(Appended Dec. 6, 2004; see editor’s note below)
There’s no denying it: Surgery can be scary.
No matter how experienced your surgeon is, learning that you need to undergo an operation can be daunting — particularly a major operation such as heart, lung or esophageal surgery.
That’s why the University’s cardiothoracic surgeons at Barnes-Jewish Hospital just introduced a free second-opinion service for patients diagnosed with any heart, lung or esophageal condition for which surgery is recommended.
“Every patient has the right to a second opinion,” said Ralph J. Damiano Jr., M.D., the John Shoenberg Professor of Surgery and chief of cardiac surgery. “Our door is open to all patients because surgery is not a trivial decision.”
Getting a second opinion is always a good idea, particularly in today’s climate of information overload, according to Joel D. Cooper, M.D., the Evarts A. Graham Professor of Surgery and head of the Division of Cardiothoracic Surgery.
“Patients these days get a lot of information from a variety of sources, including the Internet,” he said. “It can leave them with confusing and conflicting opinions.
“If we confirm the original opinion they received, it gives them peace of mind; and in those cases where there are legitimate differences of opinion, it gives patients the opportunity to hear different approaches to treating their condition.”
The surgeons understand that the prospect of undergoing major surgery can provoke anxiety, so they are dedicated to providing a second opinion within 48 hours of receiving a patient’s medical records.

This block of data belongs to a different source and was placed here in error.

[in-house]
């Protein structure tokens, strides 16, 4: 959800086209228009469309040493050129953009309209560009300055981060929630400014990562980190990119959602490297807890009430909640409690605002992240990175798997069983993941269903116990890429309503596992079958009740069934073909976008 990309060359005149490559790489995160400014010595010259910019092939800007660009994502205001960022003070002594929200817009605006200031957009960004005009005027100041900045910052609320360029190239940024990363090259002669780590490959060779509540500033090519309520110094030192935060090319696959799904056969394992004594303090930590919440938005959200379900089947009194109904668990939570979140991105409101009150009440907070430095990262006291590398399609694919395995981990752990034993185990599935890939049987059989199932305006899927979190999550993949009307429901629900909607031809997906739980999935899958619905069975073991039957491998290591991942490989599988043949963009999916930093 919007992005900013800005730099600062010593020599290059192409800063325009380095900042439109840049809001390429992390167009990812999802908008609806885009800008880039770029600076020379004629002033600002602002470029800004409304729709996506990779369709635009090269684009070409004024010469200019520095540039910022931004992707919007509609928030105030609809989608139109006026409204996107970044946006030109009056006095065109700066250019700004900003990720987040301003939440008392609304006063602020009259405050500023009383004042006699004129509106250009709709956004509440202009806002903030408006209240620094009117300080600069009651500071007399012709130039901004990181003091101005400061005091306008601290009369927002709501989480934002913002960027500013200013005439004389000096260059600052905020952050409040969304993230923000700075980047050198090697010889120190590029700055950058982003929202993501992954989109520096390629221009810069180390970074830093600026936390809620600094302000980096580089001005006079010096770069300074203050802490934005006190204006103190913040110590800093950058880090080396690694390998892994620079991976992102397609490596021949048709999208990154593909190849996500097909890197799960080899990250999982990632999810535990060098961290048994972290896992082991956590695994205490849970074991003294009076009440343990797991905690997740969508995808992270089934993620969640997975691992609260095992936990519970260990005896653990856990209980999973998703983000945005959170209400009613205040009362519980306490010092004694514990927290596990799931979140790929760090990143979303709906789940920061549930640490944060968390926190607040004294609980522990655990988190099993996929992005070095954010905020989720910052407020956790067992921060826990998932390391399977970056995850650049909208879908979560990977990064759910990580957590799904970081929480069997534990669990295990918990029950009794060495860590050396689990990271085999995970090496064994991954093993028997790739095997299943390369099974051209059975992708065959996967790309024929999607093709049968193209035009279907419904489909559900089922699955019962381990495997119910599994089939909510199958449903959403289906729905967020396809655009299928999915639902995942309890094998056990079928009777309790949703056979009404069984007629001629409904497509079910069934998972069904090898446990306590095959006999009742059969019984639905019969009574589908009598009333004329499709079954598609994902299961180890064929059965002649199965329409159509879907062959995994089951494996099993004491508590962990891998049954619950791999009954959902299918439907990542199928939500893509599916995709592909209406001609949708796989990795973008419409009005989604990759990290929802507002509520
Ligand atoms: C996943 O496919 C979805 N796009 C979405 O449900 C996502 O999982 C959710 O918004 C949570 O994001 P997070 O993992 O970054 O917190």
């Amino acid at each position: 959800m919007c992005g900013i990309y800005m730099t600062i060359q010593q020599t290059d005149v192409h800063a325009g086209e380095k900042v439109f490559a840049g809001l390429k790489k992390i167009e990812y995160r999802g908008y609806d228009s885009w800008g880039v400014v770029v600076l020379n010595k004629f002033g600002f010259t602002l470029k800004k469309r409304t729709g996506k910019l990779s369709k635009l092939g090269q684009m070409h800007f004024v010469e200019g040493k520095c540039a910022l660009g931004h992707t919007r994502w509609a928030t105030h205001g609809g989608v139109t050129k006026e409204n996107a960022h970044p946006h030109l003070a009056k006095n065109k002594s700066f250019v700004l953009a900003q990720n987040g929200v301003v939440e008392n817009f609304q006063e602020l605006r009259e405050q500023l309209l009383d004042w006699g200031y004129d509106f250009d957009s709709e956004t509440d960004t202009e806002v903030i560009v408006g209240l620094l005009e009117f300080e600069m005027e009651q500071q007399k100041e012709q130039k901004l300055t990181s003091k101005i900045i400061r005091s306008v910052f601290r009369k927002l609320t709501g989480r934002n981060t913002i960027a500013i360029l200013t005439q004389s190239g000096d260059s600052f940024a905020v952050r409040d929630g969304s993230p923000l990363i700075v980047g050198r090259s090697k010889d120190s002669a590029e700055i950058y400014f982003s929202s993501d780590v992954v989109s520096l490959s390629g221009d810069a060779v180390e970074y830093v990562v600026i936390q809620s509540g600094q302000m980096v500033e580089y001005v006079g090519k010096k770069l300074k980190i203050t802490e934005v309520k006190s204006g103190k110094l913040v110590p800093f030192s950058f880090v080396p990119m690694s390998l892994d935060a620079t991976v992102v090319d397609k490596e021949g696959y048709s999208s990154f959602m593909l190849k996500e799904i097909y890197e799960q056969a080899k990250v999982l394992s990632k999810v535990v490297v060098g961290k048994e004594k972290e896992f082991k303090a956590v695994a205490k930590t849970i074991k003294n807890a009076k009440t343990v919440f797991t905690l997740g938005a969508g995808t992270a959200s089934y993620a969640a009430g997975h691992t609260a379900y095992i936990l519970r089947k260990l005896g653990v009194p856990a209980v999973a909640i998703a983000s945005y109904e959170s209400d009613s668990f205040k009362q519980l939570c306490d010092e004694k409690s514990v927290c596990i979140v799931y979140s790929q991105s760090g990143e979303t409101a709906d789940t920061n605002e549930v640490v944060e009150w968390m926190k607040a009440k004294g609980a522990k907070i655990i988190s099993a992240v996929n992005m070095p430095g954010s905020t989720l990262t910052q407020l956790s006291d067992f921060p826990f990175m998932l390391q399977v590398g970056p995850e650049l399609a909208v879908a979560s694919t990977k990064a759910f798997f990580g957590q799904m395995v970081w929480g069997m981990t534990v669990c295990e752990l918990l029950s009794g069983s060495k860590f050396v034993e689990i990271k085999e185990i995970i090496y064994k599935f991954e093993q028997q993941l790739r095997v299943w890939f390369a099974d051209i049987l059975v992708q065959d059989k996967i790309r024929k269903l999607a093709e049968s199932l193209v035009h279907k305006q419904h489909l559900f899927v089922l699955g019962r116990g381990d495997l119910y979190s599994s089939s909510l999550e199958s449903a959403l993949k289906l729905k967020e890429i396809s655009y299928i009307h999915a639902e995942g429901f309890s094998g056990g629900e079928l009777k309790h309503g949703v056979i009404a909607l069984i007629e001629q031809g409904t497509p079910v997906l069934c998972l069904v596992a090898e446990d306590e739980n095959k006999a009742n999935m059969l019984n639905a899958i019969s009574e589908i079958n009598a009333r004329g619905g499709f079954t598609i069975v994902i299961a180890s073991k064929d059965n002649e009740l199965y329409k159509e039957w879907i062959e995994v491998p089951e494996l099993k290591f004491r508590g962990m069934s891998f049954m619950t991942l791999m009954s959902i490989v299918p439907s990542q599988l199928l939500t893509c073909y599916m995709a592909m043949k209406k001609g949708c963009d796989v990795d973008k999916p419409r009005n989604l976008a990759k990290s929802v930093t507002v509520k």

Typically, they can do so based solely on records, but if a patient prefers to be seen in person, the staff will ensure they can do so quickly.
University surgeons frequently treat complex cases, and Barnes-Jewish Hospital has the only cardiac and thoracic programs in Missouri and the eight surrounding states that consistently rank in the nation’s top 10.
The lung team is particularly well-known for its precise methods of cancer staging, which is the process of determining the severity of a tumor, according to G. Alexander Patterson, M.D., chief of thoracic surgery.
“We spend a lot of time and effort accurately staging our patients, and often those investigations turn up reasons that surgery is not the best option,” said Patterson, who also is the Joseph C. Bancroft Professor of Surgery. “Currently, when we provide a second opinion, as often as not, we make the judgment that the proposed operation is not a good idea based on information we get from the staging process.”
Some patients may feel uncomfortable seeking a second opinion because they’re afraid of offending their physician. But Damiano, Cooper and Patterson all agree — almost all physicians recognize the importance of a second opinion.
“I never take offense if a patient seeks another opinion,” Damiano said. “I feel the best patient is an educated, well-informed patient.”
The service is open to Missouri and Illinois residents.
To begin the second-opinion process, call toll-free (866) TOP-DOCS, and a cardiac or thoracic nurse practitioner will guide you through the process.
Editor’s note (Dec. 6, 2004): There is now a $50 charge for this service. For more information call toll-free (866) TOP-DOCS.